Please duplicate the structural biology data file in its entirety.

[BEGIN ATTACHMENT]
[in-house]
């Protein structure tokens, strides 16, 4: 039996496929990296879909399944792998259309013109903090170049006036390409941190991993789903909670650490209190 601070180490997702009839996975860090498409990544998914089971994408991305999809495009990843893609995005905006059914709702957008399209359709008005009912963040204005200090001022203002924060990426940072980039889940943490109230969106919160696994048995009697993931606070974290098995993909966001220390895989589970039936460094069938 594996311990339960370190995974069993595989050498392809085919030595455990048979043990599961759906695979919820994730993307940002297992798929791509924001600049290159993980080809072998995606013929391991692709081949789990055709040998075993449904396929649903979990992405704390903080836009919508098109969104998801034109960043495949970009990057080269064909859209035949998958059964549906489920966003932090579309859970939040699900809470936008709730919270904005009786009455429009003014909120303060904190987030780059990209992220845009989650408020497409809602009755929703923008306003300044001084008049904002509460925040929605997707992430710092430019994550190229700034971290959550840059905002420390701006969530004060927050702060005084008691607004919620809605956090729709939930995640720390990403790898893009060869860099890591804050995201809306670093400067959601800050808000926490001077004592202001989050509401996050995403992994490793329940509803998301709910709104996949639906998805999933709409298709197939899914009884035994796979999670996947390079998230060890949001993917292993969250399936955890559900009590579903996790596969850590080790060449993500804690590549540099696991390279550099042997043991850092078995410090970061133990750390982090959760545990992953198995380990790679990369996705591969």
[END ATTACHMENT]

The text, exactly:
[in-house]
């Protein structure tokens, strides 16, 4: 039996496929990296879909399944792998259309013109903090170049006036390409941190991993789903909670650490209190 601070180490997702009839996975860090498409990544998914089971994408991305999809495009990843893609995005905006059914709702957008399209359709008005009912963040204005200090001022203002924060990426940072980039889940943490109230969106919160696994048995009697993931606070974290098995993909966001220390895989589970039936460094069938 594996311990339960370190995974069993595989050498392809085919030595455990048979043990599961759906695979919820994730993307940002297992798929791509924001600049290159993980080809072998995606013929391991692709081949789990055709040998075993449904396929649903979990992405704390903080836009919508098109969104998801034109960043495949970009990057080269064909859209035949998958059964549906489920966003932090579309859970939040699900809470936008709730919270904005009786009455429009003014909120303060904190987030780059990209992220845009989650408020497409809602009755929703923008306003300044001084008049904002509460925040929605997707992430710092430019994550190229700034971290959550840059905002420390701006969530004060927050702060005084008691607004919620809605956090729709939930995640720390990403790898893009060869860099890591804050995201809306670093400067959601800050808000926490001077004592202001989050509401996050995403992994490793329940509803998301709910709104996949639906998805999933709409298709197939899914009884035994796979999670996947390079998230060890949001993917292993969250399936955890559900009590579903996790596969850590080790060449993500804690590549540099696991390279550099042997043991850092078995410090970061133990750390982090959760545990992953198995380990790679990369996705591969």